Following those six months of being useless, I began doing little things like using a laptop and playing video games for short periods. I still spent practically all day in bed. It wasn’t until late 2011 when I started visiting a chiropractor that I slowly started introducing normal activities back into my life. I’m now at the point where I can turn and tilt my head, walk without holding onto things, surf the Internet on my laptop, program for short periods, play video games, talk with my family for parts of the day, spend long periods of time out of bed, and go to sleep at night on a regular schedule. The latest step has been going on car rides and walking around stores. Still, many of the normal parts of life like working, hanging out with friends, driving, and sports are far out of reach. Above all else, my major symptoms like tilted vision, poor balance, nausea, and high anxiety are as present as ever.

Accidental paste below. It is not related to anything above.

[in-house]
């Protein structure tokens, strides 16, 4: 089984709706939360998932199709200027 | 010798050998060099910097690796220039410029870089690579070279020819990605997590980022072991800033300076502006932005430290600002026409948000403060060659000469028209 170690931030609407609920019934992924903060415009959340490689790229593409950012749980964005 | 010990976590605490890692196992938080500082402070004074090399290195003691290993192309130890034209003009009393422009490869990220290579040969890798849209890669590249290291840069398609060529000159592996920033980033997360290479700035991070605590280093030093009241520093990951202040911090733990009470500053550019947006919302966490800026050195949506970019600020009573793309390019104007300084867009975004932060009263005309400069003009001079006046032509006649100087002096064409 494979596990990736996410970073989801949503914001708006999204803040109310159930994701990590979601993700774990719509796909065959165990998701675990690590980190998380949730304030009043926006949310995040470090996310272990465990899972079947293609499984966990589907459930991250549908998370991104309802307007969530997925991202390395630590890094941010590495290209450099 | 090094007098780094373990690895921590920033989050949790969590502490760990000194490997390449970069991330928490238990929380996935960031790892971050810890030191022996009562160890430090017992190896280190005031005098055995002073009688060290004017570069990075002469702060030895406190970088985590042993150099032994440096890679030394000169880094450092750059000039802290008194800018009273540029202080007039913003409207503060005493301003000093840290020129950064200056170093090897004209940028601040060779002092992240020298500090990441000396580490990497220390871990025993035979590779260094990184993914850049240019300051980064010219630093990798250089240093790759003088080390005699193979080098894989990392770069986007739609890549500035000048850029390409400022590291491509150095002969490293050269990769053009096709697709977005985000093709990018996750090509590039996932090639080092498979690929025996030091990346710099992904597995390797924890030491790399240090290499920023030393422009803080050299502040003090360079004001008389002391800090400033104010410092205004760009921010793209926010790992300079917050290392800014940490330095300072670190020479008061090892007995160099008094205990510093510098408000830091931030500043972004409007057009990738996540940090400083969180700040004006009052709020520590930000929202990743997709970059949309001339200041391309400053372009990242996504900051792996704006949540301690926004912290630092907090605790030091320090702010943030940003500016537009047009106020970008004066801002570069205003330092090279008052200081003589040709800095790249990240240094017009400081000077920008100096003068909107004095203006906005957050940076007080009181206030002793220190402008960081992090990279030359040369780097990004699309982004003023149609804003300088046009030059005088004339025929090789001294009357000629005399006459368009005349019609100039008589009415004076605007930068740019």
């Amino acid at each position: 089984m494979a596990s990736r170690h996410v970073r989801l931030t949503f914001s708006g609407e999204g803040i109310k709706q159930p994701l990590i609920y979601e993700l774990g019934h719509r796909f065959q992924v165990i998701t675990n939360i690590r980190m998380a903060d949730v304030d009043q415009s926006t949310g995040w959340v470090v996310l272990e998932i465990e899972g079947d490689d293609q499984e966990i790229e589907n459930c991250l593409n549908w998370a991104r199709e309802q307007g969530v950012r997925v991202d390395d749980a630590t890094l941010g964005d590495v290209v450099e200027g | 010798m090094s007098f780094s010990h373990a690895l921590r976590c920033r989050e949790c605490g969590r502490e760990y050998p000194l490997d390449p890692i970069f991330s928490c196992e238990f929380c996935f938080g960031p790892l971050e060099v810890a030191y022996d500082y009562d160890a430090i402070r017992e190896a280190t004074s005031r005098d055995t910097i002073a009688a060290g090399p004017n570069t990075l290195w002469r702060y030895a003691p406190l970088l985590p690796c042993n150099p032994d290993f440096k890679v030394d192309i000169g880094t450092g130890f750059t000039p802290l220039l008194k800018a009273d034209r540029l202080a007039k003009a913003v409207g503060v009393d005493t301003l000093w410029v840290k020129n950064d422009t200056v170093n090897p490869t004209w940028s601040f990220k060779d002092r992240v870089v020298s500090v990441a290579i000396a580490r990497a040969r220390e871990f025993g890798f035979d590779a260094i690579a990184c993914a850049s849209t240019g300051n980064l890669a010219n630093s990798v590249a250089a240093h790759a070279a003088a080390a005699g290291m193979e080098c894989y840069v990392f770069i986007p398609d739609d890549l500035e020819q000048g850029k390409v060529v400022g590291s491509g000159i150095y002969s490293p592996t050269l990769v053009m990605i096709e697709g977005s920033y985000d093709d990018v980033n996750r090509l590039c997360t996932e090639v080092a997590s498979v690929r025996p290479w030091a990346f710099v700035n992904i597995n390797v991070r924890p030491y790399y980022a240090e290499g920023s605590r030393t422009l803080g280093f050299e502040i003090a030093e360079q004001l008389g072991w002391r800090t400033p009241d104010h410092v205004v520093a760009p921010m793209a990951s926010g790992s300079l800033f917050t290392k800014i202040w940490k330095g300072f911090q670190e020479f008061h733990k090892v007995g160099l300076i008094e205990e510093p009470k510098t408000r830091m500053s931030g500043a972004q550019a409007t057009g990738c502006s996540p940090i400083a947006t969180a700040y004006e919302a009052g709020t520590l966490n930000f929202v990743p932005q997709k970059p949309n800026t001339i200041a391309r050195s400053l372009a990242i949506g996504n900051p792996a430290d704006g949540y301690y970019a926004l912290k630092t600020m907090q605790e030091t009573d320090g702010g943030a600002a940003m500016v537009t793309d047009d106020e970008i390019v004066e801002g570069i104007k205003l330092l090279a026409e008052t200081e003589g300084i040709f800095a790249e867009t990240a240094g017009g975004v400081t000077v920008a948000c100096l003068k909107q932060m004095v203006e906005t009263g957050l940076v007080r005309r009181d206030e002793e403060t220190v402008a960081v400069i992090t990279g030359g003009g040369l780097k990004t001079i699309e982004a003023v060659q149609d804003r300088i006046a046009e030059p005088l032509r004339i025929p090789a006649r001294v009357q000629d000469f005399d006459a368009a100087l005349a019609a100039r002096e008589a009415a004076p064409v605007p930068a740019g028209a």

Basics of Balance

A person’s balance is the result of the brain processing signals from three inputs: ears, eyes, and touch. The inner ears act as the body’s gyroscope and are often the primary suspect in balance disorders. Sight is used to help the body relate its position to its surroundings. Touch sensations, like those from the bottom of feet, also help the brain understand the body’s position.

Triggers

Although my symptoms are constant, there are some things which trigger them to get worse.

Movement

Any sudden or quick movements make me sick. Turning or tilting must also be done slowly. Car rides are tough, but I try my best to push myself to go on as many as possible. I have to sit in the front passenger seat when in a car.